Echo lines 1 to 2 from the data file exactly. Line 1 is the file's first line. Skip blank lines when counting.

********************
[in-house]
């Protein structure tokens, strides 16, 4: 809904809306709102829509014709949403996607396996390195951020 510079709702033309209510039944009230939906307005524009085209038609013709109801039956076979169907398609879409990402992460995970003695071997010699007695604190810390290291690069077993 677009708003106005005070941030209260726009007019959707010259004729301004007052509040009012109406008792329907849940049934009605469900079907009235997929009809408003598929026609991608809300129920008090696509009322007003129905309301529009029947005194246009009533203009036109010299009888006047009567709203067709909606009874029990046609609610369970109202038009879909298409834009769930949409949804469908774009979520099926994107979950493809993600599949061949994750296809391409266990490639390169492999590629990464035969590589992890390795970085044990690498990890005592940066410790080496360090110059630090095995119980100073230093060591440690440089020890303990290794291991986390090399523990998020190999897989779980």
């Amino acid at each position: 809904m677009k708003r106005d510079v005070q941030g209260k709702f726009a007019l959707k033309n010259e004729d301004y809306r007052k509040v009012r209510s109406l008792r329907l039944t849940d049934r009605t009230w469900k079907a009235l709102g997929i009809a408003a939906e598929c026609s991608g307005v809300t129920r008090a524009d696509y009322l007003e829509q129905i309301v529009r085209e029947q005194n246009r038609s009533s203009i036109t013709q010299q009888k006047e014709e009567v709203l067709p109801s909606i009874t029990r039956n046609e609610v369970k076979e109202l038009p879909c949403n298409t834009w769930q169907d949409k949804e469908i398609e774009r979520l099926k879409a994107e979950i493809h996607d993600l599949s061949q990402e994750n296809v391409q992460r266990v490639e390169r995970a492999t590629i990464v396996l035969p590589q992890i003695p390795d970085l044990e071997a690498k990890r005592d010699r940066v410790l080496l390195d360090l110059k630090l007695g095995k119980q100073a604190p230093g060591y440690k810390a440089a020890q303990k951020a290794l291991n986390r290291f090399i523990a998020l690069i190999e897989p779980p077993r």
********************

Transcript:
[in-house]
């Protein structure tokens, strides 16, 4: 809904809306709102829509014709949403996607396996390195951020 510079709702033309209510039944009230939906307005524009085209038609013709109801039956076979169907398609879409990402992460995970003695071997010699007695604190810390290291690069077993 677009708003106005005070941030209260726009007019959707010259004729301004007052509040009012109406008792329907849940049934009605469900079907009235997929009809408003598929026609991608809300129920008090696509009322007003129905309301529009029947005194246009009533203009036109010299009888006047009567709203067709909606009874029990046609609610369970109202038009879909298409834009769930949409949804469908774009979520099926994107979950493809993600599949061949994750296809391409266990490639390169492999590629990464035969590589992890390795970085044990690498990890005592940066410790080496360090110059630090095995119980100073230093060591440690440089020890303990290794291991986390090399523990998020190999897989779980």